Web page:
Are the new SAG rules a win for influencers, brands or neither?

SAG-AFTRA recently announced a new influencer agreement, which allows anyone who is paid to advertise products via their individual social media platforms to be covered by the union. This is big news for the influencer marketing industry as it demonstrates SAG’s desire and commitment to get influencers to join the union and not be left out of the $10+ Billion industry that is influencer marketing.  

In the previous agreement, the union covered advertising done by YouTubers. This new agreement expands the social media platforms to Instagram, Facebook, Twitch, and TikTok. The type of branded content that is covered includes video or audio work, not still imagery. But what constitutes video is left broad.

Influencers who join SAG would be able to qualify for the standard benefits from union membership, including pension contribution, collective bargaining power, and union assistance if/when conflicts arise with an employer. There is no mandated contract minimum, fees and rates will still be independently negotiated between the influencer and the advertiser.

Proponents of the union argue that influencers will benefit in several ways…

  1. The benefits provided by the union including health insurance and pension plans are highly valuable to independent, self-employed influencers
  2. Collective bargaining power means that SAG-AFTRA has the power to negotiate contracts with brands and agencies on behalf of its members. This can help to ensure that influencers are paid and treated fairly.
  3. The union can provide a sense of community and support for influencers who often feel alone and on an island in the work they do

Many feel that the benefits are not significant enough to entice most influencers to join and cite downsides to union membership including…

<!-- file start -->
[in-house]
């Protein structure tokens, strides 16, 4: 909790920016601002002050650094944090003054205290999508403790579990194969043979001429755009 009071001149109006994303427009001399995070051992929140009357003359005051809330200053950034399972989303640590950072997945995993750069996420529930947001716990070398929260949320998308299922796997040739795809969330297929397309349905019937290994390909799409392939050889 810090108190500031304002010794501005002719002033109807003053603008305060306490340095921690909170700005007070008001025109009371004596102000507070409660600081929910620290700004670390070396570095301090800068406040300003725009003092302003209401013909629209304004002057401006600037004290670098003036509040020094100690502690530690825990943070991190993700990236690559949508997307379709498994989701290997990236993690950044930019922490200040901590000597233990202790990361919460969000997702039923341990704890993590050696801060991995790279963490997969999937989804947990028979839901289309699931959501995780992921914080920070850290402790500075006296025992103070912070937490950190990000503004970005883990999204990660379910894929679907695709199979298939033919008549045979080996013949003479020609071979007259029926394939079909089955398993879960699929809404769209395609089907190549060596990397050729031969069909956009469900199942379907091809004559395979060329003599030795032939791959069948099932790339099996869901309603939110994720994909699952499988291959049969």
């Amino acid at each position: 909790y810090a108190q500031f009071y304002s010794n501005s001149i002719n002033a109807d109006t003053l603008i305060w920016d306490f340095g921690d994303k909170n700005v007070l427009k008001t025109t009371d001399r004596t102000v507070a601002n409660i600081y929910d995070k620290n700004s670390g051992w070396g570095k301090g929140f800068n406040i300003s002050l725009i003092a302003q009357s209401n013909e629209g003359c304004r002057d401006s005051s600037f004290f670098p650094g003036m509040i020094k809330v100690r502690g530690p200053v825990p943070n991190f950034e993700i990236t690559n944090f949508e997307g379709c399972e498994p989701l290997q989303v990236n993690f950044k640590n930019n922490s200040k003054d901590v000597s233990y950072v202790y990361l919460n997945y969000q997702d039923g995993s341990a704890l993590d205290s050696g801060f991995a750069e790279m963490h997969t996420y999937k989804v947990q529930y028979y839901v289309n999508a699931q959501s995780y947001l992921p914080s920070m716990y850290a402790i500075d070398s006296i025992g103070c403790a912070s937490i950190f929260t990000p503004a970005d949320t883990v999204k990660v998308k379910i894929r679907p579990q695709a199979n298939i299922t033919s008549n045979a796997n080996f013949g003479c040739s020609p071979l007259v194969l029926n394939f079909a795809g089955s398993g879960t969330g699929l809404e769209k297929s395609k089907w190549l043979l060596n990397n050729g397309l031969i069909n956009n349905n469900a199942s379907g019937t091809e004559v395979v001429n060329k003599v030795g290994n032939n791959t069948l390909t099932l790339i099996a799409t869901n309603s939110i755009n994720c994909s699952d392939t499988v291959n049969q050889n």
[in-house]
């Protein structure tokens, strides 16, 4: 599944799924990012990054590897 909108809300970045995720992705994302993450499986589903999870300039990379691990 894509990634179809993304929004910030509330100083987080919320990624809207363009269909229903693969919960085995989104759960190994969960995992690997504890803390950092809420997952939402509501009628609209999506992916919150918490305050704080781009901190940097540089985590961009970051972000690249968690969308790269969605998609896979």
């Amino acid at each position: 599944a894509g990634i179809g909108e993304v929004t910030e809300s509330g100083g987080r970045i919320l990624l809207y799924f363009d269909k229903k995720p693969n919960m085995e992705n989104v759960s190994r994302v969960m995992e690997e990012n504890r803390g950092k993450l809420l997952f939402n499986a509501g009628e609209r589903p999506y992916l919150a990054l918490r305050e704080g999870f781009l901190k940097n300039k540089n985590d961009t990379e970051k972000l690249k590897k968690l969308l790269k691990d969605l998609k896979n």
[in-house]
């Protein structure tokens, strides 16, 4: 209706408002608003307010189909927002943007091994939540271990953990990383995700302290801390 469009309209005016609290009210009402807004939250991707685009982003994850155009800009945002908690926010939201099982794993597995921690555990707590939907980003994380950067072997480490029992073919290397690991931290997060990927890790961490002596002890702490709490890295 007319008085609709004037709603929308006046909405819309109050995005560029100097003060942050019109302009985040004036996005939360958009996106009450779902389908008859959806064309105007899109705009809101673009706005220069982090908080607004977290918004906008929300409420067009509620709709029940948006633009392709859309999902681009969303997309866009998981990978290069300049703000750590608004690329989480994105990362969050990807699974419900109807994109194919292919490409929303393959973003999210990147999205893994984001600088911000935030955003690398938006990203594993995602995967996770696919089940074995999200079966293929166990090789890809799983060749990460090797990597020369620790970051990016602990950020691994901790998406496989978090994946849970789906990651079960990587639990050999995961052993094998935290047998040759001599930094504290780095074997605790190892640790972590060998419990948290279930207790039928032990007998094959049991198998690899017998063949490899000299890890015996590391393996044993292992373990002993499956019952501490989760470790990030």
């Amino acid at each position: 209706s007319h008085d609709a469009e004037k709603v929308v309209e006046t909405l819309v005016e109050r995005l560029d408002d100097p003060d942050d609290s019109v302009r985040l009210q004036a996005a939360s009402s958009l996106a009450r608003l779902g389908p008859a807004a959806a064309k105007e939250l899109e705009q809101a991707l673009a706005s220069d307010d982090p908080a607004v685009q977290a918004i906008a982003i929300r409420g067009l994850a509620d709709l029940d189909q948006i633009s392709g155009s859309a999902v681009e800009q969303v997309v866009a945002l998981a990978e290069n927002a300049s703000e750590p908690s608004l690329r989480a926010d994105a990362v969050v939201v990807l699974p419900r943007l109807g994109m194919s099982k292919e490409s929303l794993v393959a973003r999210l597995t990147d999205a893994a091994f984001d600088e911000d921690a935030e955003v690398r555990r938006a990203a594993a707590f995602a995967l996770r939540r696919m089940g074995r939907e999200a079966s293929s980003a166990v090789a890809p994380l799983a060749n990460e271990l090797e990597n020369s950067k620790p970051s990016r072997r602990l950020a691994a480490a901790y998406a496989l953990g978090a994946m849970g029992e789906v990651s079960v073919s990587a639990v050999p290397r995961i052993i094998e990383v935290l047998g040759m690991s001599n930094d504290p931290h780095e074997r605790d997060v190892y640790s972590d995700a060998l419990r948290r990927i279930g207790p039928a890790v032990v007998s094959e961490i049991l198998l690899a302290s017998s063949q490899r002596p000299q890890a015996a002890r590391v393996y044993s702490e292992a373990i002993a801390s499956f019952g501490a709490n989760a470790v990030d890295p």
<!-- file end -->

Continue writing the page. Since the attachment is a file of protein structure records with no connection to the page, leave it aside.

1. Many brands actively avoid working with SAG union talent, and that will mean lost deals for influencers who are part of the union. All things being equal, if one influencer is not SAG and the other is the brand will likely choose the path of least resistance. 
  2. Collective bargaining will likely translate to SAG influencers charging higher rates, which could make it more difficult for brands, especially small businesses and startups, to afford influencer marketing.
  3. The union’s fees may be too high for some influencers. SAG-AFTRA’s dues are based on an individual’s earnings, and they can be a significant expense for some influencers.

Ultimately, the effect of the new SAG agreement remains to be seen but it’s clear that this is only the beginning and these rules could have a significant impact on the way brands work with influencers. Brands that are prepared to adapt to the changes and find ways to comply with the new rules will be well-positioned to succeed in the future.

Here are some tips for brands that are looking to navigate the new SAG rules:

  1. Be prepared for influencer rates to go up. P&H dollars are a required percent of your SAG talent spend, and influencers are likely going to add that to their rates if part of the union, not charge the same and lose that money for themselves. 
  2. Rethink your approach to influencer partnerships. The new rules give influencers more creative control, so you may need to rethink the way you approach influencer partnerships. For example, you may need to give influencers more input on the creative brief or allow them to share more of their personal opinions in their posts.
  3. Work with a reputable influencer marketing agency. An agency can help you to find influencers who are a good fit for your brand and who are willing to comply with the new SAG rules.

The new SAG rules can become a significant change for the influencer marketing industry. However, brands that are prepared to adapt to the changes will be well-positioned to succeed in the future.

April did not disappoint in the world of influencer marketing and the creator economy.
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